Unfortunately, sometimes a television show can fall between the cracks, and we miss something that could otherwise be perfectly suited for our viewing pleasures. There have been times in history where people have discovered a show after its demise, lamenting the loss of a show that spoke to them (Firefly is the classic example). Most recently, a show that many seemed to miss was Timeless, an American Science-Fiction Drama that was released in 2016 on NBC and ran for one season, totalling 16 episodes. It was then unceremoniously cancelled, only to then be renewed due to massive fan backlash. The show would run for a second season consisting of ten episodes, and got cancelled again.
Again, this instantly created a massive backlash, with a social media movement grouping together on Twitter, using hashtags such as #ClockblockersUnite (yes, that’s what the fans call themselves), or #SaveTimeless, which ended up regularly hitting the Top 10 trends worldwide. There was also a Twitter handle created to collate any and all information related to the movement, that is actually still running now with a huge following, and several months after the cancellation, the show was still trending in the Top 10 alongside several major network shows.
This culminated in a huge group of fans raising over $21,000 on a Go Fund Me to help organise a plane with a banner promoting the show to fly during Comic-Con 2018, in a massive attempt to raise interest in the show. Many people featuring at the gathering would take pictures and tweet pictures of the banner, whilst one of the most heartwarming moments was that during these get togethers, one of the main cast members, Malcolm Barrett, traveled to join the group and took several pictures with them, whilst other cast members and creators would tweet support.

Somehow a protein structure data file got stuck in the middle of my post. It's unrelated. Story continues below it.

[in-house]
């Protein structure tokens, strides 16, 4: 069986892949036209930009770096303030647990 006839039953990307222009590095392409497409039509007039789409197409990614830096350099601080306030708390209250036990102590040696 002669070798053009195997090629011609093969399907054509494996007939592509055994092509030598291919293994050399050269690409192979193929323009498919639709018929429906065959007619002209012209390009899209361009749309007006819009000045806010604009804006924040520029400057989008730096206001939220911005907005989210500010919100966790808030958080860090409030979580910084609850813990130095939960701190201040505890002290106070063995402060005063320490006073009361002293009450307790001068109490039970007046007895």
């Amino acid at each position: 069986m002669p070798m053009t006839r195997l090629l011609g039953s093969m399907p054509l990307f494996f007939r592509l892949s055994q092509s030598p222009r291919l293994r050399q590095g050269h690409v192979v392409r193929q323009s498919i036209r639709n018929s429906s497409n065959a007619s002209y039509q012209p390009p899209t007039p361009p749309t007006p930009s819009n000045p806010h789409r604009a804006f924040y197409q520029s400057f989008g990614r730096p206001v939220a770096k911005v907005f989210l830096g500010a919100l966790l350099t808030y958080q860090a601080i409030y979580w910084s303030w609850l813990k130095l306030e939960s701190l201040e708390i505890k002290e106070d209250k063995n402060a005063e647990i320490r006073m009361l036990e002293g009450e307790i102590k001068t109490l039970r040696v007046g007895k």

After the massive fan backlash, which I freely admit I was a part of, NBC announced a two episode special to air over Christmas 2018, specifically to tie up the show for fans. Timeless features on Netflix and even now, two years on, it gains new fans, with cast and crew regularly interacting with fans still about the show. The show is the collective brainchild of showrunners Shawn Ryan (creator of The Shield and S.W.A.T.) and Eric Kripke (creator of Supernatural and The Boys), both of whom have gained huge audiences for their tremendous ensemble casts and unflinching portrayals of the difficulties their characters go through.
Ryan’s experience with The Shield included a history of showing conflicted characters with multiple dimensions, which would definitely help develop Garcia Flynn from a generic terrorist villain into one of the most beloved characters, whilst Kripke’s long term planning with Supernatural allowed subtle inclusions of foreshadowing and loss throughout the episodes. Timeless would utilise these skills to craft characters faced with uncomfortable decisions, such as Wyatt continuously having to choose between succeeding at his mission, or finding a new way to save his dead wife.